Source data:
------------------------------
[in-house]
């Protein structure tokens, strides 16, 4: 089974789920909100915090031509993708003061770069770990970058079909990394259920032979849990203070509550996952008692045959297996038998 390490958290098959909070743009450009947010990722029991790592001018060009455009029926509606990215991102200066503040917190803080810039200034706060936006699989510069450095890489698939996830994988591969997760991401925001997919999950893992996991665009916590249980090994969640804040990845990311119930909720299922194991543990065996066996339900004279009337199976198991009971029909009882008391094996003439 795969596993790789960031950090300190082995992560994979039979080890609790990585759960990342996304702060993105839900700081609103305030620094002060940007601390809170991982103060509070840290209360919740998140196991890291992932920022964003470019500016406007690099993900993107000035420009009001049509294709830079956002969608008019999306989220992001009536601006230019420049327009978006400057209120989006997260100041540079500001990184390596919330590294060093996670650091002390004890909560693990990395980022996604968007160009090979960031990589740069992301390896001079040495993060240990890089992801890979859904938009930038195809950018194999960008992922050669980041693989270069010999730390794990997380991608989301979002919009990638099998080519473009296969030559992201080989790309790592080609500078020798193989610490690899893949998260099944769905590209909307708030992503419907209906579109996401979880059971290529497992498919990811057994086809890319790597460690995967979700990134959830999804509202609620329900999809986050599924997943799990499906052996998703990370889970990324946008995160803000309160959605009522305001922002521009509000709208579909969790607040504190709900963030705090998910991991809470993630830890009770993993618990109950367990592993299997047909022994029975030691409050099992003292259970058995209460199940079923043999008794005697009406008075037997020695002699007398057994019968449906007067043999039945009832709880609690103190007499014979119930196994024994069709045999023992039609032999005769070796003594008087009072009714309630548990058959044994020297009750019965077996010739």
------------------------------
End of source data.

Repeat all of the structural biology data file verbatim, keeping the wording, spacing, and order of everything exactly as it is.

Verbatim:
[in-house]
């Protein structure tokens, strides 16, 4: 089974789920909100915090031509993708003061770069770990970058079909990394259920032979849990203070509550996952008692045959297996038998 390490958290098959909070743009450009947010990722029991790592001018060009455009029926509606990215991102200066503040917190803080810039200034706060936006699989510069450095890489698939996830994988591969997760991401925001997919999950893992996991665009916590249980090994969640804040990845990311119930909720299922194991543990065996066996339900004279009337199976198991009971029909009882008391094996003439 795969596993790789960031950090300190082995992560994979039979080890609790990585759960990342996304702060993105839900700081609103305030620094002060940007601390809170991982103060509070840290209360919740998140196991890291992932920022964003470019500016406007690099993900993107000035420009009001049509294709830079956002969608008019999306989220992001009536601006230019420049327009978006400057209120989006997260100041540079500001990184390596919330590294060093996670650091002390004890909560693990990395980022996604968007160009090979960031990589740069992301390896001079040495993060240990890089992801890979859904938009930038195809950018194999960008992922050669980041693989270069010999730390794990997380991608989301979002919009990638099998080519473009296969030559992201080989790309790592080609500078020798193989610490690899893949998260099944769905590209909307708030992503419907209906579109996401979880059971290529497992498919990811057994086809890319790597460690995967979700990134959830999804509202609620329900999809986050599924997943799990499906052996998703990370889970990324946008995160803000309160959605009522305001922002521009509000709208579909969790607040504190709900963030705090998910991991809470993630830890009770993993618990109950367990592993299997047909022994029975030691409050099992003292259970058995209460199940079923043999008794005697009406008075037997020695002699007398057994019968449906007067043999039945009832709880609690103190007499014979119930196994024994069709045999023992039609032999005769070796003594008087009072009714309630548990058959044994020297009750019965077996010739």